The budget also included a number of initiatives designed to assist charities in their work, including
• Investments in technology at the Canada Revenue Agency (CRA) to allow charities to apply for registration and file their annual information returns electronically
• Establishment by the CRA of an enhanced web presence on charitable giving trends and characteristics in Canada
• Amendments to the Criminal Code to allow charities to conduct various aspects of lotteries through the use of a computer, using modern e-commerce methods for the purchasing, processing and issuing of lottery tickets and issuing of receipts to donors
• Increased flexibility for trustees of individuals’ estates to apply charitable donation credits against the income tax liabilities of the individual or the estate.

Orchestras Canada has written to Minister Flaherty, Minister Glover, and the three MPs with whom we met in November to discuss our recommendations, to thank them for their support: Minister Joe Oliver, Parliament Secretary to the Minister of Canadian Heritage Rick Dykstra, and Liberal MP Carolyn Bennett.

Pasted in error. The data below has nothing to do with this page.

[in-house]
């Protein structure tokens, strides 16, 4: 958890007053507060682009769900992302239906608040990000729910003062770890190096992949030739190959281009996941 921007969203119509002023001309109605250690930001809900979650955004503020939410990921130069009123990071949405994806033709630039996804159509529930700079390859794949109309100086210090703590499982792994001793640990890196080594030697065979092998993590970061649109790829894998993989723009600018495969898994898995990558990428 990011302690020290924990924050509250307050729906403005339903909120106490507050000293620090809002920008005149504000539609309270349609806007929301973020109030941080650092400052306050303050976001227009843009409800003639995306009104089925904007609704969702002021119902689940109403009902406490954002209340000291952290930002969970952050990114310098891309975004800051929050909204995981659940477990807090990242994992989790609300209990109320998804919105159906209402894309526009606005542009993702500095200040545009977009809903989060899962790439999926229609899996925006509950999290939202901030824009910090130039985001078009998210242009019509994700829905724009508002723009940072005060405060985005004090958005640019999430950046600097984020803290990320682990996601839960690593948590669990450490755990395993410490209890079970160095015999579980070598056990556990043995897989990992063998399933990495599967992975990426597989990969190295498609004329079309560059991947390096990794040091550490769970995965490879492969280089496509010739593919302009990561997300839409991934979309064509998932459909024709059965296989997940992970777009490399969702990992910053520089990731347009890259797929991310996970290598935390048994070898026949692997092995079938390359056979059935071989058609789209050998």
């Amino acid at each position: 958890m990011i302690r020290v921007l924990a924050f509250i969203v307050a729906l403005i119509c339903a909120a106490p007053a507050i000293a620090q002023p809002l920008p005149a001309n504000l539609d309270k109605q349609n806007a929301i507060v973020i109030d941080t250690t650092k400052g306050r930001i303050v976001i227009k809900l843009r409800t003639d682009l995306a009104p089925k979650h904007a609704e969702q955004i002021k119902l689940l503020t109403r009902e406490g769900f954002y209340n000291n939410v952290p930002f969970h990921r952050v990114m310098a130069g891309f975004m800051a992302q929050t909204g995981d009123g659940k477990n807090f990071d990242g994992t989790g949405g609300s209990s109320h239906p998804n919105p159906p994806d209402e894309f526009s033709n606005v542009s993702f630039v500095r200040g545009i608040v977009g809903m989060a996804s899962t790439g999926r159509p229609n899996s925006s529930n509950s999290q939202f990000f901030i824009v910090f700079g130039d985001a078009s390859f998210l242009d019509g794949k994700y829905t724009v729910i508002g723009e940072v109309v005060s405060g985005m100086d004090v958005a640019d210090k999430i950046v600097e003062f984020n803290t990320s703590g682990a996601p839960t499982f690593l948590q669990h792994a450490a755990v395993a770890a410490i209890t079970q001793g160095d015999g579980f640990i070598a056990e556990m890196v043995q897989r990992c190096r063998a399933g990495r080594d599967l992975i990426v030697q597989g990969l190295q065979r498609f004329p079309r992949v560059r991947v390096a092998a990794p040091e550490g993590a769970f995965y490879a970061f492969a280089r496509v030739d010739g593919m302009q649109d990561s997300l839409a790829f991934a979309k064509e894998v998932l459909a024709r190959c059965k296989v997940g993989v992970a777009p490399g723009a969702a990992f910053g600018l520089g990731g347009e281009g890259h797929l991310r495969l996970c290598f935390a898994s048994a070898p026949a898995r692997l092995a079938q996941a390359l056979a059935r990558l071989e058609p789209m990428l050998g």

We urge you to join us in letting your MP know how you feel about these measures, and we’ve prepared templates that you can customize with information about your own orchestra, and the impact these measures will have. You can find them on the OC website here.

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Prestigious Award for Tafelmusik

Prestigious Award for Tafelmusik

Last week, at the annual CAPACOA conference, Tafelmusik Baroque Orchestra was presented with the 2012/13 season Canadian Arts Presenting Association (CAPACOA) Award for Touring Artist of the Year. The CAPACOA awards recognize excellence in the field of live performance touring and presenting in Canada, and the Touring Artist of the Year award recognizes performers whose professionalism and cooperative spirit enhance their relationship with presenters.